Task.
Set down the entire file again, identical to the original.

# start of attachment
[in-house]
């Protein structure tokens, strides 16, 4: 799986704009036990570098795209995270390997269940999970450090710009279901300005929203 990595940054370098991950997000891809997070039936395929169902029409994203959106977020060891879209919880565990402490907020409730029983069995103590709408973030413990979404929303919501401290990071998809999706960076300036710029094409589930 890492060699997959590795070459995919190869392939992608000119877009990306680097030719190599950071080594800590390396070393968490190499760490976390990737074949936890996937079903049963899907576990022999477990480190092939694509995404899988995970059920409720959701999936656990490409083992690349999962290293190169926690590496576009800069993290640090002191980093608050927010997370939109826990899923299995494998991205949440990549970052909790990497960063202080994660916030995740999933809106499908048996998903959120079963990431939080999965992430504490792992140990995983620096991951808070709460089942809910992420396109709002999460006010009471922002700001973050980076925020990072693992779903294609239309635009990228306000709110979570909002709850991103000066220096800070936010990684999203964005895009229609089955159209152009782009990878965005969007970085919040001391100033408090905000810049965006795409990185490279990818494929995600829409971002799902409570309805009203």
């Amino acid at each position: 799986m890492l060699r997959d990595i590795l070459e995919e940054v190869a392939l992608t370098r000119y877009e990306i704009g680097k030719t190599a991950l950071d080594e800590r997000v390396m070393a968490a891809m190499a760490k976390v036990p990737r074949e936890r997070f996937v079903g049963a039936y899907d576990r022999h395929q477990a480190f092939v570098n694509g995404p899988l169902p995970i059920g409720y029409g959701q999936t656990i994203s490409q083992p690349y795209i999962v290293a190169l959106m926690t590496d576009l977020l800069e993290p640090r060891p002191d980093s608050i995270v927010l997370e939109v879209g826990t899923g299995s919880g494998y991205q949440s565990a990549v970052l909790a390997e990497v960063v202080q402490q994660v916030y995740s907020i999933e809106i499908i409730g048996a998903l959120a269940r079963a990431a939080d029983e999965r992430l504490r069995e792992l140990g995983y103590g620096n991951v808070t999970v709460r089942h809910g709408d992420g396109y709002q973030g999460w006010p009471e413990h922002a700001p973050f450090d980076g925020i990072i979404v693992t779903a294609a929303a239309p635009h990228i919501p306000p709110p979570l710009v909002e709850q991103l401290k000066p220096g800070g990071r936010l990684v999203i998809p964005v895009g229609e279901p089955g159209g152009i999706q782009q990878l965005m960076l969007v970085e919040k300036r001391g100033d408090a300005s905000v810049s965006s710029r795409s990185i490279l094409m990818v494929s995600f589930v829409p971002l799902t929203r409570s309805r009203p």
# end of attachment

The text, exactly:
[in-house]
């Protein structure tokens, strides 16, 4: 799986704009036990570098795209995270390997269940999970450090710009279901300005929203 990595940054370098991950997000891809997070039936395929169902029409994203959106977020060891879209919880565990402490907020409730029983069995103590709408973030413990979404929303919501401290990071998809999706960076300036710029094409589930 890492060699997959590795070459995919190869392939992608000119877009990306680097030719190599950071080594800590390396070393968490190499760490976390990737074949936890996937079903049963899907576990022999477990480190092939694509995404899988995970059920409720959701999936656990490409083992690349999962290293190169926690590496576009800069993290640090002191980093608050927010997370939109826990899923299995494998991205949440990549970052909790990497960063202080994660916030995740999933809106499908048996998903959120079963990431939080999965992430504490792992140990995983620096991951808070709460089942809910992420396109709002999460006010009471922002700001973050980076925020990072693992779903294609239309635009990228306000709110979570909002709850991103000066220096800070936010990684999203964005895009229609089955159209152009782009990878965005969007970085919040001391100033408090905000810049965006795409990185490279990818494929995600829409971002799902409570309805009203």
């Amino acid at each position: 799986m890492l060699r997959d990595i590795l070459e995919e940054v190869a392939l992608t370098r000119y877009e990306i704009g680097k030719t190599a991950l950071d080594e800590r997000v390396m070393a968490a891809m190499a760490k976390v036990p990737r074949e936890r997070f996937v079903g049963a039936y899907d576990r022999h395929q477990a480190f092939v570098n694509g995404p899988l169902p995970i059920g409720y029409g959701q999936t656990i994203s490409q083992p690349y795209i999962v290293a190169l959106m926690t590496d576009l977020l800069e993290p640090r060891p002191d980093s608050i995270v927010l997370e939109v879209g826990t899923g299995s919880g494998y991205q949440s565990a990549v970052l909790a390997e990497v960063v202080q402490q994660v916030y995740s907020i999933e809106i499908i409730g048996a998903l959120a269940r079963a990431a939080d029983e999965r992430l504490r069995e792992l140990g995983y103590g620096n991951v808070t999970v709460r089942h809910g709408d992420g396109y709002q973030g999460w006010p009471e413990h922002a700001p973050f450090d980076g925020i990072i979404v693992t779903a294609a929303a239309p635009h990228i919501p306000p709110p979570l710009v909002e709850q991103l401290k000066p220096g800070g990071r936010l990684v999203i998809p964005v895009g229609e279901p089955g159209g152009i999706q782009q990878l965005m960076l969007v970085e919040k300036r001391g100033d408090a300005s905000v810049s965006s710029r795409s990185i490279l094409m990818v494929s995600f589930v829409p971002l799902t929203r409570s309805r009203p």